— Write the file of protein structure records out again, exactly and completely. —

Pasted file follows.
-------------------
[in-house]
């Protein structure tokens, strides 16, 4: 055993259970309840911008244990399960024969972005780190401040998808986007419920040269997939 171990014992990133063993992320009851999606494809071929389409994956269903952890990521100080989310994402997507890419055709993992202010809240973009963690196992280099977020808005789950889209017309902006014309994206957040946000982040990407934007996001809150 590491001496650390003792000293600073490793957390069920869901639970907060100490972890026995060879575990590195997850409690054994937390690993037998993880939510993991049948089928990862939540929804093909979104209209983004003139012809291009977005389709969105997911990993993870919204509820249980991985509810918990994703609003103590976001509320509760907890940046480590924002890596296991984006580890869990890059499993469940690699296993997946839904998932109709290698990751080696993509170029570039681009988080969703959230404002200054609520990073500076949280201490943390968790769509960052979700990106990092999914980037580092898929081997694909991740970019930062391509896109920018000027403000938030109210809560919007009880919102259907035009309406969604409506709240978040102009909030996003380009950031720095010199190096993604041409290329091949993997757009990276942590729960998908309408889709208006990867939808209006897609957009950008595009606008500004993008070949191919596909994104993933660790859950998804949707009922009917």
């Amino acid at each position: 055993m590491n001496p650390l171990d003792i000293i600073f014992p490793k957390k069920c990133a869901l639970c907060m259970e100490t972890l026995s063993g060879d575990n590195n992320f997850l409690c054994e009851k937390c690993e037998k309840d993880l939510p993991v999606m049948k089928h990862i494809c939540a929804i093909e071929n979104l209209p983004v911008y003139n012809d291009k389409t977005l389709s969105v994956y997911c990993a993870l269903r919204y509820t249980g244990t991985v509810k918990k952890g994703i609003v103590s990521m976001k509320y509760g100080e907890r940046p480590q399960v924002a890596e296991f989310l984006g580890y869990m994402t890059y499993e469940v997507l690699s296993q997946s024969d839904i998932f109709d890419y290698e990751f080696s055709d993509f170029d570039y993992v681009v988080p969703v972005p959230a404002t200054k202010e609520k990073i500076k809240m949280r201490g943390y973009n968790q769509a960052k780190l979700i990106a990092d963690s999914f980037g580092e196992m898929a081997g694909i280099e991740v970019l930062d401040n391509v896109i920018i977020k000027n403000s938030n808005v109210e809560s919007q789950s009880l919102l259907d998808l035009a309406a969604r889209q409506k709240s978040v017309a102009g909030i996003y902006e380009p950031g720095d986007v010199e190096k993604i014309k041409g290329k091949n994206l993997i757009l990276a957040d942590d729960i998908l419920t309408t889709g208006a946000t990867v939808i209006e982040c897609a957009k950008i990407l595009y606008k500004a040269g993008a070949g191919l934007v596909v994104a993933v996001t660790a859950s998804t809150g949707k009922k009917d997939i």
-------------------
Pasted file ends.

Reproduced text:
[in-house]
């Protein structure tokens, strides 16, 4: 055993259970309840911008244990399960024969972005780190401040998808986007419920040269997939 171990014992990133063993992320009851999606494809071929389409994956269903952890990521100080989310994402997507890419055709993992202010809240973009963690196992280099977020808005789950889209017309902006014309994206957040946000982040990407934007996001809150 590491001496650390003792000293600073490793957390069920869901639970907060100490972890026995060879575990590195997850409690054994937390690993037998993880939510993991049948089928990862939540929804093909979104209209983004003139012809291009977005389709969105997911990993993870919204509820249980991985509810918990994703609003103590976001509320509760907890940046480590924002890596296991984006580890869990890059499993469940690699296993997946839904998932109709290698990751080696993509170029570039681009988080969703959230404002200054609520990073500076949280201490943390968790769509960052979700990106990092999914980037580092898929081997694909991740970019930062391509896109920018000027403000938030109210809560919007009880919102259907035009309406969604409506709240978040102009909030996003380009950031720095010199190096993604041409290329091949993997757009990276942590729960998908309408889709208006990867939808209006897609957009950008595009606008500004993008070949191919596909994104993933660790859950998804949707009922009917």
């Amino acid at each position: 055993m590491n001496p650390l171990d003792i000293i600073f014992p490793k957390k069920c990133a869901l639970c907060m259970e100490t972890l026995s063993g060879d575990n590195n992320f997850l409690c054994e009851k937390c690993e037998k309840d993880l939510p993991v999606m049948k089928h990862i494809c939540a929804i093909e071929n979104l209209p983004v911008y003139n012809d291009k389409t977005l389709s969105v994956y997911c990993a993870l269903r919204y509820t249980g244990t991985v509810k918990k952890g994703i609003v103590s990521m976001k509320y509760g100080e907890r940046p480590q399960v924002a890596e296991f989310l984006g580890y869990m994402t890059y499993e469940v997507l690699s296993q997946s024969d839904i998932f109709d890419y290698e990751f080696s055709d993509f170029d570039y993992v681009v988080p969703v972005p959230a404002t200054k202010e609520k990073i500076k809240m949280r201490g943390y973009n968790q769509a960052k780190l979700i990106a990092d963690s999914f980037g580092e196992m898929a081997g694909i280099e991740v970019l930062d401040n391509v896109i920018i977020k000027n403000s938030n808005v109210e809560s919007q789950s009880l919102l259907d998808l035009a309406a969604r889209q409506k709240s978040v017309a102009g909030i996003y902006e380009p950031g720095d986007v010199e190096k993604i014309k041409g290329k091949n994206l993997i757009l990276a957040d942590d729960i998908l419920t309408t889709g208006a946000t990867v939808i209006e982040c897609a957009k950008i990407l595009y606008k500004a040269g993008a070949g191919l934007v596909v994104a993933v996001t660790a859950s998804t809150g949707k009922k009917d997939i």